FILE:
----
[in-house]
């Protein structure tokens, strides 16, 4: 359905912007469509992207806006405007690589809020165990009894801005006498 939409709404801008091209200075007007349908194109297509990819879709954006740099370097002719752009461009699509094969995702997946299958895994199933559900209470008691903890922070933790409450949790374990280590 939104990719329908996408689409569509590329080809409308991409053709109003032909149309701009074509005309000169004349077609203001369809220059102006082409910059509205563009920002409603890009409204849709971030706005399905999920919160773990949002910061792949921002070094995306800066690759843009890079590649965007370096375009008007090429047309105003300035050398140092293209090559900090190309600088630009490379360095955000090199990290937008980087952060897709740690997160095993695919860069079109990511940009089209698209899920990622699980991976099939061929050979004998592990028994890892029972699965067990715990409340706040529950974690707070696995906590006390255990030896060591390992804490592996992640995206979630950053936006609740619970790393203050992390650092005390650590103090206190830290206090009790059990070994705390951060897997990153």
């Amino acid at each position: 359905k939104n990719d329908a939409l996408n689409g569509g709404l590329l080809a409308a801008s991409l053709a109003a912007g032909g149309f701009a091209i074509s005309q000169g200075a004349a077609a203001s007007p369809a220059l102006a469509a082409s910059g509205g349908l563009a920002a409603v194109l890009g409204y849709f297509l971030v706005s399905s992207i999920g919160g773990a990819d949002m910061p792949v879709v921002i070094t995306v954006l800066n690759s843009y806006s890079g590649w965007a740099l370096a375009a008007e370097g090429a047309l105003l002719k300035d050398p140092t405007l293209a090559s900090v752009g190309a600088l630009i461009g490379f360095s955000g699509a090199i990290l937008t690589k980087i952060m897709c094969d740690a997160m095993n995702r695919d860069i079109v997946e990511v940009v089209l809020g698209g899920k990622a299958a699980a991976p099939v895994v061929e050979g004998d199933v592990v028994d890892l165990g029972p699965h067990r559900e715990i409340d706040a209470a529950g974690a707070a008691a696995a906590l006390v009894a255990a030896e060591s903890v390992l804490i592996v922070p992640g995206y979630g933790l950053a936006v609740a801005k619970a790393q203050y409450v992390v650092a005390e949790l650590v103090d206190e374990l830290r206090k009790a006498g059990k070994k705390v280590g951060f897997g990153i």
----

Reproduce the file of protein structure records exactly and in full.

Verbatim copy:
[in-house]
């Protein structure tokens, strides 16, 4: 359905912007469509992207806006405007690589809020165990009894801005006498 939409709404801008091209200075007007349908194109297509990819879709954006740099370097002719752009461009699509094969995702997946299958895994199933559900209470008691903890922070933790409450949790374990280590 939104990719329908996408689409569509590329080809409308991409053709109003032909149309701009074509005309000169004349077609203001369809220059102006082409910059509205563009920002409603890009409204849709971030706005399905999920919160773990949002910061792949921002070094995306800066690759843009890079590649965007370096375009008007090429047309105003300035050398140092293209090559900090190309600088630009490379360095955000090199990290937008980087952060897709740690997160095993695919860069079109990511940009089209698209899920990622699980991976099939061929050979004998592990028994890892029972699965067990715990409340706040529950974690707070696995906590006390255990030896060591390992804490592996992640995206979630950053936006609740619970790393203050992390650092005390650590103090206190830290206090009790059990070994705390951060897997990153």
């Amino acid at each position: 359905k939104n990719d329908a939409l996408n689409g569509g709404l590329l080809a409308a801008s991409l053709a109003a912007g032909g149309f701009a091209i074509s005309q000169g200075a004349a077609a203001s007007p369809a220059l102006a469509a082409s910059g509205g349908l563009a920002a409603v194109l890009g409204y849709f297509l971030v706005s399905s992207i999920g919160g773990a990819d949002m910061p792949v879709v921002i070094t995306v954006l800066n690759s843009y806006s890079g590649w965007a740099l370096a375009a008007e370097g090429a047309l105003l002719k300035d050398p140092t405007l293209a090559s900090v752009g190309a600088l630009i461009g490379f360095s955000g699509a090199i990290l937008t690589k980087i952060m897709c094969d740690a997160m095993n995702r695919d860069i079109v997946e990511v940009v089209l809020g698209g899920k990622a299958a699980a991976p099939v895994v061929e050979g004998d199933v592990v028994d890892l165990g029972p699965h067990r559900e715990i409340d706040a209470a529950g974690a707070a008691a696995a906590l006390v009894a255990a030896e060591s903890v390992l804490i592996v922070p992640g995206y979630g933790l950053a936006v609740a801005k619970a790393q203050y409450v992390v650092a005390e949790l650590v103090d206190e374990l830290r206090k009790a006498g059990k070994k705390v280590g951060f897997g990153i």